While Rachel continued to regain the faith she needed to better her life, she noticed that the “friends” she once had no longer wanted to associate with the “Jesus Freak.” In a journal to Sam–a friend of Rachel’s–Rachel states, “I [have] lost all of my friends at school. Now that I have begun to walk my talk, they make fun of me.” Despite the similar loneliness Rachel felt for the second time while in high school, her attitude towards this new wave of distress was handled differently, now that she had the Lord on her side. Rachel continues with:
“But you know what…it’s all worth it to me. I am not going to apologize for speaking the Name of Jesus…I am not going to hide the light that God put in me. If I have to sacrifice everything…I will. I will take it.“13
The excerpt above was written by Rachel on April 20, 1998–exactly one year before the Columbine Massacre. Rachel Joy Scott, one year before her death, was willing to “sacrifice everything” for her Lord. Whether it was pure coincidence or not, Rachel’s next journal on May 2 of 1998 showcased Rachel’s prophecy of the life God planned for her. Rachel’s May 2 journal entry began with a three sentence introduction that would shock, not only her family, but everyone who heard her story after the Columbine Massacre:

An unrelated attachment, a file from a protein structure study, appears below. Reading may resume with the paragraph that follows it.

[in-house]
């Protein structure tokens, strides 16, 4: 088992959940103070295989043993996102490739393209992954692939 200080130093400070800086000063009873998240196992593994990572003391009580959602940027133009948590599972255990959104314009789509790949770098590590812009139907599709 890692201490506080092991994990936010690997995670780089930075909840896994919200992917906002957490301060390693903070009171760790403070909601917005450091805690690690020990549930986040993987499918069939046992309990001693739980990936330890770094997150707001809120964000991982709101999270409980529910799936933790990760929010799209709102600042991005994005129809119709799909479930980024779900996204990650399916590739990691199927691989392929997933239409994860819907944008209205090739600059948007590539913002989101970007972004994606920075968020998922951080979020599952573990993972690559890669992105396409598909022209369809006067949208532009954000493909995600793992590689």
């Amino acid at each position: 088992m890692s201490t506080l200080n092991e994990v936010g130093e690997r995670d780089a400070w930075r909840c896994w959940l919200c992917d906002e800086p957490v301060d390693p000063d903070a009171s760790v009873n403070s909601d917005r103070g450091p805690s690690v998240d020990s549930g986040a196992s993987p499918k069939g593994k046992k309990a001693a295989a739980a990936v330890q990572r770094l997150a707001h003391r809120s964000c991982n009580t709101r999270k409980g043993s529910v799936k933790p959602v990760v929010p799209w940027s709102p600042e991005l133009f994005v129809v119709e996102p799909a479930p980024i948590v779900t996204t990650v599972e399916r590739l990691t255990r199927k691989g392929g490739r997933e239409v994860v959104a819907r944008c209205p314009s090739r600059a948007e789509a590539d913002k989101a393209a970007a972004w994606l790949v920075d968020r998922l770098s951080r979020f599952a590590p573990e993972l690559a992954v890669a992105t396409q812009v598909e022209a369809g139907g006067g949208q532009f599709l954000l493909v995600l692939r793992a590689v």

“This will be my last year Lord. I have gotten what I can. Thank you.“14
Rachel continues these prophetic writings in a poem written just weeks before her death:
“It isn’t suicide. I consider it homicide. The world you [God] have created has led to my death.“15
Friends and family of Rachel Scott had no idea she wrote these journals until after her death. However, Rachel did not keep it secret that her life would be cut short. “She was so, so blunt. She’d say ‘I’m going to die young’… or ‘I am not gonna make it that far’,” Rachel’s friend, Nick recalled. “We’d get upset with her…a lot of people would say ‘Stop saying that…It’s a downer’ and that was her thing. She would say ‘It’s not a downer…I don’t have a problem with it.’”16